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Josh Reviews The Hunger Games: Catching Fire

The Hunger Games: Catching Fire improves on the first film in almost every way.  I have never read the books, so I am not evaluating these films based on any comparisons to the original novel.  I thought the first film, released two years ago, was perfectly adequate, a fine adventure story though not very memorable beyond that.  I didn’t find it to be particularly intense or emotional.  My favorite aspect of the film was the ending, which I felt was a wonderfully complex, enigmatic beat on which to end a big budget piece of Hollywood entertainment.  (Click here for my original review.)

With a new director, Francis Lawrence, at the helm, I am delighted to report that here in the sequel, the story of The Hunger Games has been elevated to the level they were clearly aiming for with the first film.  This is a film with wonderful visual effects and a riveting action/adventure story, but one that is grounded in compelling personal stories and, more intesting even than that, a larger story of a society ruled by the very top .001 percent, while the vast majority, the downtrodden, are on the verge of deciding that they are not going to take it anymore.  This story of a people’s revolution in a dystopian future is riveting (far more interesting to me than the Hunger Games competition itself in the film).  The very best sci-fi presents us with a warped but familiar version of a world that could be our own, and there is much about the story of Catching Fire that is extraordinarily of the moment.  Now, I don’t want to overstate things — Catching Fire is certainly not one of the best sci-fi films I have ever seen.  But I found it to be extremely rich and complex a piece of entertainment, with a depth that I wasn’t anticipating based on the first film.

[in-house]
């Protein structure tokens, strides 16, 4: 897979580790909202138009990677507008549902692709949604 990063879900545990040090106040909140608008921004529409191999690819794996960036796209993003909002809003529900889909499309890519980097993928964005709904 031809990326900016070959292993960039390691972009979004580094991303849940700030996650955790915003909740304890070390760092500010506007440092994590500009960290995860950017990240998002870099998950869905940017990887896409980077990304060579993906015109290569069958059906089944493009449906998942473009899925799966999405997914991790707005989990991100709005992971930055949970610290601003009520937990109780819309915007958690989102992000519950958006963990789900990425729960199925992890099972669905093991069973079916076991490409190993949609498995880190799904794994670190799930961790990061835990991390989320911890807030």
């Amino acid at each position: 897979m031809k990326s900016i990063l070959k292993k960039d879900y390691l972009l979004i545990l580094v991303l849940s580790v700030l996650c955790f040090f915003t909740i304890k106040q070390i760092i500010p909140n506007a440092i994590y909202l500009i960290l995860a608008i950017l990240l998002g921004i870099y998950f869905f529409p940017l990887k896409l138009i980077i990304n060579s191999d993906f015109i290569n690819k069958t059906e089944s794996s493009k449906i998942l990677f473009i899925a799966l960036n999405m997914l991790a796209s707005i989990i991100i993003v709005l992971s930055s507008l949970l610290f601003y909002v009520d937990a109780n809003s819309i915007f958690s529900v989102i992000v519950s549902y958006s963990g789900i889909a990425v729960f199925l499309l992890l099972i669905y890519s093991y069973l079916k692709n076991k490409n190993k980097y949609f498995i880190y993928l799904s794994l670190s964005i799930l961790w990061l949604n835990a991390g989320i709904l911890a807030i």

The best decision made by the film-makers (and I assume this was the case with the original novel as well) is the amount of time spent in the first half exploring the repercussions of the events of the first film, both on Katniss Everdeen herself and on the society as a whole.  I loved the first half of this film.  I was hugely surprised by how long it took for Katniss and the other victors to wind up back in the Hunger Games competition.  That first half of the film sets the stakes, both for Katniss personally and for the world around her.  I like that Katniss is not presented as a super-hero.  She is scarred by the events of the first film, haunted by nightmares, and she is not eager to become a symbol or a leader to others.  The moment when she realizes that she will never be able to escape the fiction of her and Peeta’s love affair is a terrific moment in the film.  I remember commenting in my review of the first film that I was disappointed that we didn’t get to see Katniss’ reunion with Gale at the end, nor his reaction to what happened to her in the Games and the fiction of her relationship with Peeta.  Thankfully, those issues are central to this film’s story, and the movie doesn’t waste any time diving into those complicated personal dynamics.

I love how the narrative device of Katniss and Peeta’s “victory tour” allows us the chance to explore the world of this story, expanding the canvas from what we glimpsed in the first film.  As Katniss and Peeta visit all the other districts, they and we get to see the clear reality of what is happening in this world.  I am always captivated by well thought-out and executed world-building in stories, be they novels or comic books or TV shows or movies, and I was pleased to see this development in the Hunger Games sequel.